the_boy_1Year: 2015
Director:Craig William Macneill
Writer(s):Craig William Macneill, Clay McLeod Chapman
Region of Origin: US
Aspect Ratio: 2.35:1
Rating: Unrated
Color, 105 mins

Synopsis: An intimate portrait of a 9-year-old sociopath’s growing fascination with death. (Source)

Every single one of us, whether we think about it or not has a relationship with death. It’s the secret motivation behind everything we do, and the way we deal with that unsaid fact is an innate part of who we are. Craig William Macneill’s stunning debut, The Boy, deals with this idea in the most brutal way, crafting an intimate portrait of a 9-year-old boy in what is no doubt one of the most disturbing films of the year. Taking a page from classic slasher films, Macneill strips the genre to its very core, pushing the psychological elements unbearably to the fore for a new take on the subject. Because of the unflinchingly dark nature of the film, I won’t recommend this to everyone, but I also have to say that it’s a powerful film, confronting the mortality we all avoid in the most deliberately unsettling way.

The story focuses on a young boy named Ted (Jared Breeze). He lives at a motel his dad owns, which was once considered to reside over a hot tourist spot, but is now considered to be off the beaten path. Keeping up appearances, the two maintain the lonely residence (which is a shoe-in for the Bates Motel) for the occasional guest. Ted’s also an entrepreneur of sorts, scraping up roadkill from the road for quarters in the hopes of earning a ticket to go live with his mother in Florida. His father John (David Morse), though a well-meaning man isn’t the best at connecting with his lonely son, and it drives Ted increasingly further away. In an act of both curiosity, boredom and desperation, Ted lures a deer into the highway in hopes of collecting a big score, knowing little of the dangerous consequences. On the run from his own problems, a stranger named William (Rainn Wilson) crashes straight into the deer one late night, totaling his car and being forced to take residency at Ted and John’s motel. The enigmatic William strikes up a kinship with Ted sets off a chain of events which will change Ted’s life forever.

As mentioned, the film is really a triumph of smart minimalism and slowly mounting dread, resulting in a perfect storm of bad parenting, isolation, curiosity and death. What we’re witnessing before our eyes is an insidious psychological portrait that turns out to be a serial killer origin story. Macneill unfolds the events and themes intricately through actions and detail, using dialogue only minimally throughout to really get us into Ted’s headspace and his relationship with death – the way he profits from it in a myriad of ways, though naively, without really fully understanding its consequences. It’s a dark approach that spins coming of age and slasher tropes into a story that blends true horror with tragedy rather than exploitation. This pushes the film into a shocking and unimaginably dark ending that doesn’t feel tacked on for the sake of provocation, but feels earned, and the only natural conclusion, no matter how twisted it is.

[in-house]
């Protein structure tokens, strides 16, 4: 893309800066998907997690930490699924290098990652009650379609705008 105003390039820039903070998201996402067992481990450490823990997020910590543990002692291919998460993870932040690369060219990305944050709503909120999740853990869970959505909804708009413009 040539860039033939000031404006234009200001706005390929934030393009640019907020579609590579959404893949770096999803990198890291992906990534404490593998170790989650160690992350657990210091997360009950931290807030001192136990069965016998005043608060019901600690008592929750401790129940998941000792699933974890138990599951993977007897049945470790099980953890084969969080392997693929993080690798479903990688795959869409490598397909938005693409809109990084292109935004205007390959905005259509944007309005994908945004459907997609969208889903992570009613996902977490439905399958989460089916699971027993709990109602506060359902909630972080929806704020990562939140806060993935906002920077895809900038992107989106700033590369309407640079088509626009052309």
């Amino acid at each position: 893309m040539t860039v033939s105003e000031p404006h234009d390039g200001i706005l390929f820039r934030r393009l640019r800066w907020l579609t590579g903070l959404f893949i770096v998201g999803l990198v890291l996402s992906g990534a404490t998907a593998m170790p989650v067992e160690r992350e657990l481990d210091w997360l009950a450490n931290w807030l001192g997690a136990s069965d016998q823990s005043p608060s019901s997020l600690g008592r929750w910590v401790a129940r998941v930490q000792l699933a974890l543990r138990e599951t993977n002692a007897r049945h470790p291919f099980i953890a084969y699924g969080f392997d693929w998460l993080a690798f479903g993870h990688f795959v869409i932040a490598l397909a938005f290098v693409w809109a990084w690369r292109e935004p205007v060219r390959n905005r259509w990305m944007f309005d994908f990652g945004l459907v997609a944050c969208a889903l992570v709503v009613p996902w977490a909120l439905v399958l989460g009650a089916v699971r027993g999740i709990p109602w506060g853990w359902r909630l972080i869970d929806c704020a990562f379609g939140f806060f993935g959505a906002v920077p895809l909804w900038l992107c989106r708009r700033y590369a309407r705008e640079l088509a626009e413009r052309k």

the_boy_2At the center of the film is one wallop of a performance from prepubescent Jared Breeze. His naturalism to the precocious character is what makes the film so disturbing. It’s a completely empathetic performance thanks to his innate innocence, and there’s a magnetism to him that keeps us completely fascinated but at times repulsed. Despite the difficult balance, Breeze pulls it off with ease and hypnotic abandon. To balance off of him, David Morse, as his father John and Rainn Wilson as the mysterious drifter William are great in their respective roles, offering two different types of paternal influence which challenge Breeze’s Ted and bring all of his unsaid feelings to a breaking point.

From it’s moody visuals and deliberately down-tempo pace, The Boy gets under our skin and is an precisely crafted tale about the darkness of the human heart, as well as a horror film where death finally matters. At the very core, Ted’s story is one of longing, trying to better his situation and doing the most with what he’s given. I’m not trying to justify his actions, and the film doesn’t necessarily take sides, but it does start a relevant conversation about how easy it is to slip into darkness with the most innocent of motivations. A breathlessly acted spiral of suffocating tension, The Boy is focused storytelling at its finest, devastating, and an unforgettable portrait of a mind at the brink of collapse and rebirth.

SG